Readance said current football uniforms have lasted longer than they have in the past, because most games are played on turf, and jerseys don’t wear out as quickly as they did when the high school field was grass. The current football jerseys have been worn for seven seasons.

However, Head Hockey Coach Matt Bartley said hockey uniforms usually only last up to three years. “Sometimes, by that third year, it’s a little dicey. We play 35, 40 games a year, and hockey is acontact sport, so they get worn pretty easily,” he said.

Softball Head Coach Emily Rucker has coached for five years and said that softball uniforms have not been replaced during her tenure until this season, but they were in great condition.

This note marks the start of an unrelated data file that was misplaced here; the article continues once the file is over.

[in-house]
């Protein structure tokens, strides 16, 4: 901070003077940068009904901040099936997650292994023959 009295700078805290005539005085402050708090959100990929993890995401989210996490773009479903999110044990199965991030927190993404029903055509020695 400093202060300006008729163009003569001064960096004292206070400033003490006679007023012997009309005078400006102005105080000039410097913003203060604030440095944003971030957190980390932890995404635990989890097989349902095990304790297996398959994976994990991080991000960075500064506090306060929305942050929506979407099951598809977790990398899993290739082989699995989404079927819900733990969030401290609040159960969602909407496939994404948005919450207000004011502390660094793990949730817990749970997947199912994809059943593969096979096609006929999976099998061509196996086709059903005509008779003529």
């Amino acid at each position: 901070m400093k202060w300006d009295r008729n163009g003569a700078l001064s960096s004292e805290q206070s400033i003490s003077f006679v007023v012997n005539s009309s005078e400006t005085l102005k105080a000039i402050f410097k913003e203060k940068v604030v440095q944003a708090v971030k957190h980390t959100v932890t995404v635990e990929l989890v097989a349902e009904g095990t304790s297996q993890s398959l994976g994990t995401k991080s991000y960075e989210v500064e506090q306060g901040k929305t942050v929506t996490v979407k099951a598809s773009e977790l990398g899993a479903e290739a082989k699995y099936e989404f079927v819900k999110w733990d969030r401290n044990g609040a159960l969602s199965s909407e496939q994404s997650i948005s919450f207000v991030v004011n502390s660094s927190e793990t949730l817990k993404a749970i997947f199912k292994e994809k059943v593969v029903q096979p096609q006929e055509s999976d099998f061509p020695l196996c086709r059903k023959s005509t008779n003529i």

At the end of each season, players return their uniforms, which are washed and reconditioned to ready them for the next.

We want to be able to put teams out there and feel good about what they’re wearing. We’re not trying to get the most expensive just because that’s what other teams are wearing.”

— Don Readance

Readance said when the Athletic Department and coaches buy uniforms, they look for quality materials and affordable prices as well as style. “We want to be able to put teams out there and feel good about what they’re wearing. We’re not trying to get the most expensive just because that’s what other teams are wearing,” he said.

Readance said that the Athletic Department buys uniforms from around eight to 10 vendors. Each coach is in charge of their team’s uniform purchases and chooses the brand, fit and design of their team’s uniforms. Bartley said he uses three different vendors to buy equipment and uniforms for the hockey team. “For all our equipment, whether it’s paid for by the school or externally, we try to use different vendors to try to get the cheapest price we can,” he said.